Envy was on the loose and spreading. Khan behaved, of course, as anyone would. The instinct to better one’s circumstances, to alter positively the terms and conditions of our engagement with life is a primal goal. His mistake was to be a chippy youth from the northern fringe of post-industrial Manchester one day and the next a teenage millionaire, a species guaranteed to put the nose of blue-collar Britain out of joint.
Spending big in Bolton the money that promoter Frank Warren provided on the signing of his first professional contract went down like a bad pie in the chip shop.
There is also the problematic matter of Khan’s ethnicity. Though it is taboo to raise this issue in some circles, the undercurrent of racial tension rippling along the north-Manchester axis on which Bolton sits is too important to ignore.
While one would like to believe that his background played no part in souring the love story, Khan would not be the first British Asian to suffer negative profiling. Khan, you will recall, made his professional debut nine days after the London bombings of July 2005. Those responsible were from the same demographic as Khan, teenage sons of Pakistani immigrants.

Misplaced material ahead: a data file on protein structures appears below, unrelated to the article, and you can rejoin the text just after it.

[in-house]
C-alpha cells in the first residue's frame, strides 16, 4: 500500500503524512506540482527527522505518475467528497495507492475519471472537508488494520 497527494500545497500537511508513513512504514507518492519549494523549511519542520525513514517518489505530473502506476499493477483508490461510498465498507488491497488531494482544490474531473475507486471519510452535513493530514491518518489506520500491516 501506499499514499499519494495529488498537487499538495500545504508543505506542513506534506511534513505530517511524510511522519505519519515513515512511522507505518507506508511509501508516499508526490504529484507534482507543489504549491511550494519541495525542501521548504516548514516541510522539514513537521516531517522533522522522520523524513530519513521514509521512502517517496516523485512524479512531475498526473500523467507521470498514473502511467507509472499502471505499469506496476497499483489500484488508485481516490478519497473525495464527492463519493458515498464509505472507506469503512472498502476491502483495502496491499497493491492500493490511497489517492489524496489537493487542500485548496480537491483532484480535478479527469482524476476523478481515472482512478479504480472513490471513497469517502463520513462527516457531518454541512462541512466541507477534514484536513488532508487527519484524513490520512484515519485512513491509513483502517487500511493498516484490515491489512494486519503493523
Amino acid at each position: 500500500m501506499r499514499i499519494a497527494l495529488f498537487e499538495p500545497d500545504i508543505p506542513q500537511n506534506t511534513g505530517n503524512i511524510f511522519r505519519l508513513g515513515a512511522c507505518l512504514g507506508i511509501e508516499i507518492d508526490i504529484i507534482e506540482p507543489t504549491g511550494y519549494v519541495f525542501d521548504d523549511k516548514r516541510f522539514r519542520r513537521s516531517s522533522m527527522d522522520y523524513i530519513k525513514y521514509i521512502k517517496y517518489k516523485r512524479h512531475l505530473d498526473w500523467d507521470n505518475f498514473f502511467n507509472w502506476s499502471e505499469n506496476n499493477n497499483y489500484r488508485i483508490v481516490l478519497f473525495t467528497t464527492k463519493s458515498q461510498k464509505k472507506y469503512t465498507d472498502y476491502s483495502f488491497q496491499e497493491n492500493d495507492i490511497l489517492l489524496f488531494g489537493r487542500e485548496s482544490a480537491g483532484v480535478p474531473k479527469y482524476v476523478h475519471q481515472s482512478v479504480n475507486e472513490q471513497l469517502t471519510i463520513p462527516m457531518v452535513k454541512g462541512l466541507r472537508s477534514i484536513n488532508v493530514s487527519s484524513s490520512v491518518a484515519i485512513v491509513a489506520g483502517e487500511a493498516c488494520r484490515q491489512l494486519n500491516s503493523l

Khan denounced the perpetrators, distanced himself absolutely from Muslim extremism, proclaimed his essential Britishness, wore the flag of the Union on his shorts. Though the enlightened majority did not need convincing, the episode hardened prejudices elsewhere and complicated what should have been a tale of sporting gold.